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InfantSEE® Program Background

Optometry Cares - The AOA Foundation and Johnson & Johnson Vision partnered to create InfantSEE, a no-cost public health program developed to provide professional eye care for infants nationwide. Through InfantSEE, optometrists provide a one-time, comprehensive eye assessment to infants in their first year of life, offering early detection of potential eye and vision problems at no cost regardless of income.

The InfantSEE program:

  • Provides no-cost access to an eye-care doctor who has the instruments and resources not available to general-care doctors like pediatricians and family physicians
  • Detects potential problems that, if undetected, may lead to learning and developmental issues later
  • Gives new parents the peace of mind that their infant’s vision is developing properly

Prevalence of Vision Problems and Eye Diseases That Will Develop in Children

  • 1 in 10 children is at risk from undiagnosed vision problems[i]
  • 1 in 30 children will be affected by amblyopia – often referred to as lazy eye – a leading cause of vision loss in people younger than 45 years[ii]
  • 1 in 25 will develop strabismus – more commonly known as crossed-eyes – a risk factor for amblyopia[iii]
  • 1 in 33 will show significant refractive error such as near-sightedness, far-sightedness and astigmatism[iv]
  • 1 in 100 will exhibit evidence of eye disease – e.g. glaucoma[v]
  • 1 in 20,000 children have retinoblastoma (intraocular cancer) the seventh most common pediatric cancer[vi]

Clinical Data Demonstrating the Need for InfantSEE

  • A study reported by the American Academy of Pediatric Ophthalmology and Strabismus (AAPOS) in 1999 compared two groups of 8-year-olds for amblyopia[vii]
    • One group of 808 children had been screened between the ages of 12 and 30 months and provided appropriate treatment[viii]
    • The other 782 children from the same community did not receive the infant screening[ix]
    • At age 8, the group that did not receive the infant screening was 17 times more likely to have amblyopia[x]
  • The Avon Longitudinal Study of Pregnancy and Childhood (ALSPAC) reported that intensive screening performed 6 times between ages 8 months and 37 months by an eye care professional led to a decrease in[xi]:
    • Amblyopia, which was three times less likely after treatment – from 1.8 percent to 0.6 percent [xii]
    • Residual amblyopia from 25 percent to 7.5 percent after treatment[xiii]
  • Current red reflex screening appears to be ineffective in detecting early retinoblastoma as over 80 percent of patients had their presenting sign detected by a family member or friend[xiv]
  • Untreated amblyopia costs the U.S. nearly $7.4 billion in earning power each year. There is a return of $22 for each dollar spent on amblyopia diagnosis and treatment [xv]


To learn more about InfantSEE call toll-free (888) 396-EYES (3937) or visit www.infantsee.org.

The American Optometric Association, Optometry Cares-The AOA Foundation and the InfantSEE & Children's Vision Committee thank you for being a part of InfantSEE.  Together, we make a difference in the quality of sight-and life-of our youngest patients.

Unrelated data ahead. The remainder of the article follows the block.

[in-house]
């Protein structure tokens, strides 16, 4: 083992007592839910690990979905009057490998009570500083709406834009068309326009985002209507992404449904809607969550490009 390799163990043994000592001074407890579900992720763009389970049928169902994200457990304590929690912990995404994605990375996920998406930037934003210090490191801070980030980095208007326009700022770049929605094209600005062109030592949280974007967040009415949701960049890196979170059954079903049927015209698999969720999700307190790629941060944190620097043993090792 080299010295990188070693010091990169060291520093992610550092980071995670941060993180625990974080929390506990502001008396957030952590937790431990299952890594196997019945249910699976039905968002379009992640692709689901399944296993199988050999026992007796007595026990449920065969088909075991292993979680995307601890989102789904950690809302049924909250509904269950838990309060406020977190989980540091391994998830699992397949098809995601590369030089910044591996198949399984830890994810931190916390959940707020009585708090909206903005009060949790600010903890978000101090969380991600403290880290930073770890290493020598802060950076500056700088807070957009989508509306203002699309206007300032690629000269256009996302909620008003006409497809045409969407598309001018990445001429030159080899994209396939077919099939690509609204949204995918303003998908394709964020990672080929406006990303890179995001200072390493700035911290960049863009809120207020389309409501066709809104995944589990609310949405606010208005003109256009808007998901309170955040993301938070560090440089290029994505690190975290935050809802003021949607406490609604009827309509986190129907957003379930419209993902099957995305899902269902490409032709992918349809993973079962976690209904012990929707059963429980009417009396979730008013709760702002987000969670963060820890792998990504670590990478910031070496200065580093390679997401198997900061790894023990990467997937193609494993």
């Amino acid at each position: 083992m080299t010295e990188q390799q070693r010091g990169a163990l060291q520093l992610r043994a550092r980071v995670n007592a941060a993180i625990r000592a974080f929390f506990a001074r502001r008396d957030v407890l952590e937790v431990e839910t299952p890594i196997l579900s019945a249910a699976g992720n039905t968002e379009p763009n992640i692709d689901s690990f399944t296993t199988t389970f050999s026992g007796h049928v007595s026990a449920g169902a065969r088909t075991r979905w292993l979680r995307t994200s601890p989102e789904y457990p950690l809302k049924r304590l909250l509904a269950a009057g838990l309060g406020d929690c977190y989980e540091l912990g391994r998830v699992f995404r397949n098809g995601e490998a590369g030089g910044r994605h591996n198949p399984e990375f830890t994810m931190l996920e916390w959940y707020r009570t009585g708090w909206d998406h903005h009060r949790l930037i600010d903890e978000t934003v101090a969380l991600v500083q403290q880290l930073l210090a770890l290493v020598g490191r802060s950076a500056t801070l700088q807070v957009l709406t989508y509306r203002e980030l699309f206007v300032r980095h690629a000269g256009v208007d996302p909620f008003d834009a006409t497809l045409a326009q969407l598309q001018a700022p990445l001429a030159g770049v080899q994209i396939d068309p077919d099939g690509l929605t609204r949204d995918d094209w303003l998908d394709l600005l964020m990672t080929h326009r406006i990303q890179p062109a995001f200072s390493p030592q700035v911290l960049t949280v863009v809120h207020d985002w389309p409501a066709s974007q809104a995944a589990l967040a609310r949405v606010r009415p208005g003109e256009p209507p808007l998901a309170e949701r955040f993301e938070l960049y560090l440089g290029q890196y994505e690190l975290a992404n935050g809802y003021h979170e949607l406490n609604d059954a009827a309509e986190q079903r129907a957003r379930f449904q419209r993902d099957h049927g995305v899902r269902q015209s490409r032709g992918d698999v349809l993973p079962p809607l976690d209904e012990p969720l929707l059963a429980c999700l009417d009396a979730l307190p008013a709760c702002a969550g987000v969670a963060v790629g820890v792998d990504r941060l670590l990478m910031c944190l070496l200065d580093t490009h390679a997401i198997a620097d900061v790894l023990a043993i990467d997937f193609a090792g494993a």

[i] American Optometric Association. Pediatric eye and vision examination. 2nd ed. St. Louis (MO): American Optometric Association; 2002.

[iii] Ibid

[iv] Ibid

[v] Ibid

[vi] Abrahamson DH, Beaverson K, Sangani P, Vora RA, Lee TC, Hochberg, HM, Kirszrot J, Ranjithan M. Screening for Retinoblastoma: Presenting Signs as Prognosticators of Patient and Ocular Survival. Pediatrics. December 2003; Vol. 112 No. 6: pp 1248-1255

[vii] Eibschitz-Tsimboni et al. Early Screening for Amblyogenic Risk Factors Lowers the Prevalence and Severity of Amblyopia. Journal of AAPOS. August 2000; Vol 4 number 4: 194-199

[viii] Ibid

[ix] Ibid

[x] Ibid

[xi] Williams C, Harrad RA, Sparrow JM,. Screening for amblyopia in preschool children; results of a population based, randomized controlled trial. ALSPAC Study Team. Avon Longitudinal Study of Pregnancy and Childhood. Ophthlmic Epidemiol. 2001;8: 279-295

[xii] Ibid

[xiii] U.S. Preventive Services Task Force. Screening for Visual Impairment in Children Younger Than Age 5 Years; Recommendation Statement. Ann Fam Med 2004;2:263-266

[xiv] Abrahamson DH, Beaverson K, Sangani P, Vora RA, Lee TC, Hochberg, HM, Kirszrot J, Ranjithan M. Screening for Retinoblastoma: Presenting Signs as Prognosticators of Patient and Ocular Survival. Pediatrics. December 2003; Vol. 112 No. 6: pp 1248-1255

[xv] Membreno JH, Brown MM, Brown GC, Sharma S, Beauchamp GR. A Cost Analysis of Therapy for Amblyopia. Ophthalmology. December 2002; Volume 109, Number 12: pp2265-2271

The mission of Optometry Cares - The AOA Foundation is to expand eye care awareness, education and research and access to eye health and vision care to everyone in the United States in order to enhance human performance and quality of life.

Optometry Cares - The AOA Foundation supports VISION USA, InfantSEE, the Scholarship Fund, the National Optometry Hall of Fame, Healthy Eyes Healthy Children Community Grants, the Archives & Museum of Optometry and Optometry's Fund for Disaster Relief.

InfantSEE® Program Sponsors

Call InfantSEE® Toll Free
888-396-EYES (3937)
or 314-983-4160